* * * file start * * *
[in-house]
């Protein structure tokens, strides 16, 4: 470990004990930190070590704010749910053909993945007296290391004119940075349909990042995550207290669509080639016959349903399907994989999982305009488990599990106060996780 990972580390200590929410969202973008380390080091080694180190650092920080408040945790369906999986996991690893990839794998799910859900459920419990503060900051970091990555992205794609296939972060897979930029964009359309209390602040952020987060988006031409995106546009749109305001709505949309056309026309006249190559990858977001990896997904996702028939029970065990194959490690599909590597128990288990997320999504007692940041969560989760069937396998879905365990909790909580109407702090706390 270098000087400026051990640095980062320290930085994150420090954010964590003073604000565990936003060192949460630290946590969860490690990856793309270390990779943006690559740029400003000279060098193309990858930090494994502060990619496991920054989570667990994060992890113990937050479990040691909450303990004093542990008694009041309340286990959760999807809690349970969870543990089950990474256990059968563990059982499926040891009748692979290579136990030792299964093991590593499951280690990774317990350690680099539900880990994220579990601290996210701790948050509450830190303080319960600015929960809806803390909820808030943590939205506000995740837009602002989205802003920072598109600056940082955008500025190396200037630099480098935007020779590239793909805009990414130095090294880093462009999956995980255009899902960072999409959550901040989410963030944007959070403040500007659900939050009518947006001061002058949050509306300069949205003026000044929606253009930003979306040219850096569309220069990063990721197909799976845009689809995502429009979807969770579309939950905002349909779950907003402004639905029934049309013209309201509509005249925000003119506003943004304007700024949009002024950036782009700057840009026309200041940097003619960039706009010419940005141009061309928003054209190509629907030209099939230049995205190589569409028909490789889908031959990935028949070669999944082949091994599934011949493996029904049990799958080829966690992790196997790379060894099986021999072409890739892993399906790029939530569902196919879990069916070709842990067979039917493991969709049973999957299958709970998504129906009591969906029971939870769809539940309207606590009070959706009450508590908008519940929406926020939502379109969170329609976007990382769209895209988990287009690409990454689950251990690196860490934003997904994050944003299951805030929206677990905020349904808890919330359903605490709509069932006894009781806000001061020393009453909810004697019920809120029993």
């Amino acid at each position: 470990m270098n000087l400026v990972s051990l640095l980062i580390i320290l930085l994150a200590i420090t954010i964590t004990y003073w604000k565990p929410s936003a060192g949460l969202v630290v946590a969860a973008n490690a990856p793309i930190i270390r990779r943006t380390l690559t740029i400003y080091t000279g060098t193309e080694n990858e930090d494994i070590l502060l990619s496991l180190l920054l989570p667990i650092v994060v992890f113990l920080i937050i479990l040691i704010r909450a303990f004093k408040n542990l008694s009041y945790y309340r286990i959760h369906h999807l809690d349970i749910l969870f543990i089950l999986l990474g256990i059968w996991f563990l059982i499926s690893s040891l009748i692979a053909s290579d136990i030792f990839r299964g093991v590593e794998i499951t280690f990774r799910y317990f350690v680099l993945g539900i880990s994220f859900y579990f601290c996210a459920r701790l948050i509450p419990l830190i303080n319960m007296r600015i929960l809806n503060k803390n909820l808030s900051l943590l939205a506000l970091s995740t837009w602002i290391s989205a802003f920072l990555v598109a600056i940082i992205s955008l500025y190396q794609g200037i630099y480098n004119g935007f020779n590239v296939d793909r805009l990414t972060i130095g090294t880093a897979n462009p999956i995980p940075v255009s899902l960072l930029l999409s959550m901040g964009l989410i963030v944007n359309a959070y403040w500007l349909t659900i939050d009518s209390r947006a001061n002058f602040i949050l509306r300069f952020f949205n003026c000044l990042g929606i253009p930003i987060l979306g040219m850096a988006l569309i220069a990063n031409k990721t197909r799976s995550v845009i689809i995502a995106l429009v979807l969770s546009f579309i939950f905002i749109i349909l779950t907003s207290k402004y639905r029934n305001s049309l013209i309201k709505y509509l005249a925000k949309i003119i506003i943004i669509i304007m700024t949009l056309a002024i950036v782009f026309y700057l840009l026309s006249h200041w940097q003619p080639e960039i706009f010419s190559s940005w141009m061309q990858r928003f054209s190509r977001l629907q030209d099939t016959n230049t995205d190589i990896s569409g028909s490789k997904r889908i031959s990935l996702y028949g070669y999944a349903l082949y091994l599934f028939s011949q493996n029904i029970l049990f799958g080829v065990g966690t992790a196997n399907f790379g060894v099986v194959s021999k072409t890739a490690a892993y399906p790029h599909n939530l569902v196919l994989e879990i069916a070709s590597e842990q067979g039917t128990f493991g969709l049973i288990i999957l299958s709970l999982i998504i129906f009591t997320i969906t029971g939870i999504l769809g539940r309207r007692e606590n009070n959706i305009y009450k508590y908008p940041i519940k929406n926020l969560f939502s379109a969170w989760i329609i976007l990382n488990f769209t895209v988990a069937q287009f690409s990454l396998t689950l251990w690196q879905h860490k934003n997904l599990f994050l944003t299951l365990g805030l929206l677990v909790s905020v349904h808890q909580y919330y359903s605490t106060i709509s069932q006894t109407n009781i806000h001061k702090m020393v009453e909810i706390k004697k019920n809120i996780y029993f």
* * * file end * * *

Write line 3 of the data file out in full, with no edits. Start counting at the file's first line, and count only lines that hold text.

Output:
């Amino acid at each position: 470990m270098n000087l400026v990972s051990l640095l980062i580390i320290l930085l994150a200590i420090t954010i964590t004990y003073w604000k565990p929410s936003a060192g949460l969202v630290v946590a969860a973008n490690a990856p793309i930190i270390r990779r943006t380390l690559t740029i400003y080091t000279g060098t193309e080694n990858e930090d494994i070590l502060l990619s496991l180190l920054l989570p667990i650092v994060v992890f113990l920080i937050i479990l040691i704010r909450a303990f004093k408040n542990l008694s009041y945790y309340r286990i959760h369906h999807l809690d349970i749910l969870f543990i089950l999986l990474g256990i059968w996991f563990l059982i499926s690893s040891l009748i692979a053909s290579d136990i030792f990839r299964g093991v590593e794998i499951t280690f990774r799910y317990f350690v680099l993945g539900i880990s994220f859900y579990f601290c996210a459920r701790l948050i509450p419990l830190i303080n319960m007296r600015i929960l809806n503060k803390n909820l808030s900051l943590l939205a506000l970091s995740t837009w602002i290391s989205a802003f920072l990555v598109a600056i940082i992205s955008l500025y190396q794609g200037i630099y480098n004119g935007f020779n590239v296939d793909r805009l990414t972060i130095g090294t880093a897979n462009p999956i995980p940075v255009s899902l960072l930029l999409s959550m901040g964009l989410i963030v944007n359309a959070y403040w500007l349909t659900i939050d009518s209390r947006a001061n002058f602040i949050l509306r300069f952020f949205n003026c000044l990042g929606i253009p930003i987060l979306g040219m850096a988006l569309i220069a990063n031409k990721t197909r799976s995550v845009i689809i995502a995106l429009v979807l969770s546009f579309i939950f905002i749109i349909l779950t907003s207290k402004y639905r029934n305001s049309l013209i309201k709505y509509l005249a925000k949309i003119i506003i943004i669509i304007m700024t949009l056309a002024i950036v782009f026309y700057l840009l026309s006249h200041w940097q003619p080639e960039i706009f010419s190559s940005w141009m061309q990858r928003f054209s190509r977001l629907q030209d099939t016959n230049t995205d190589i990896s569409g028909s490789k997904r889908i031959s990935l996702y028949g070669y999944a349903l082949y091994l599934f028939s011949q493996n029904i029970l049990f799958g080829v065990g966690t992790a196997n399907f790379g060894v099986v194959s021999k072409t890739a490690a892993y399906p790029h599909n939530l569902v196919l994989e879990i069916a070709s590597e842990q067979g039917t128990f493991g969709l049973i288990i999957l299958s709970l999982i998504i129906f009591t997320i969906t029971g939870i999504l769809g539940r309207r007692e606590n009070n959706i305009y009450k508590y908008p940041i519940k929406n926020l969560f939502s379109a969170w989760i329609i976007l990382n488990f769209t895209v988990a069937q287009f690409s990454l396998t689950l251990w690196q879905h860490k934003n997904l599990f994050l944003t299951l365990g805030l929206l677990v909790s905020v349904h808890q909580y919330y359903s605490t106060i709509s069932q006894t109407n009781i806000h001061k702090m020393v009453e909810i706390k004697k019920n809120i996780y029993f």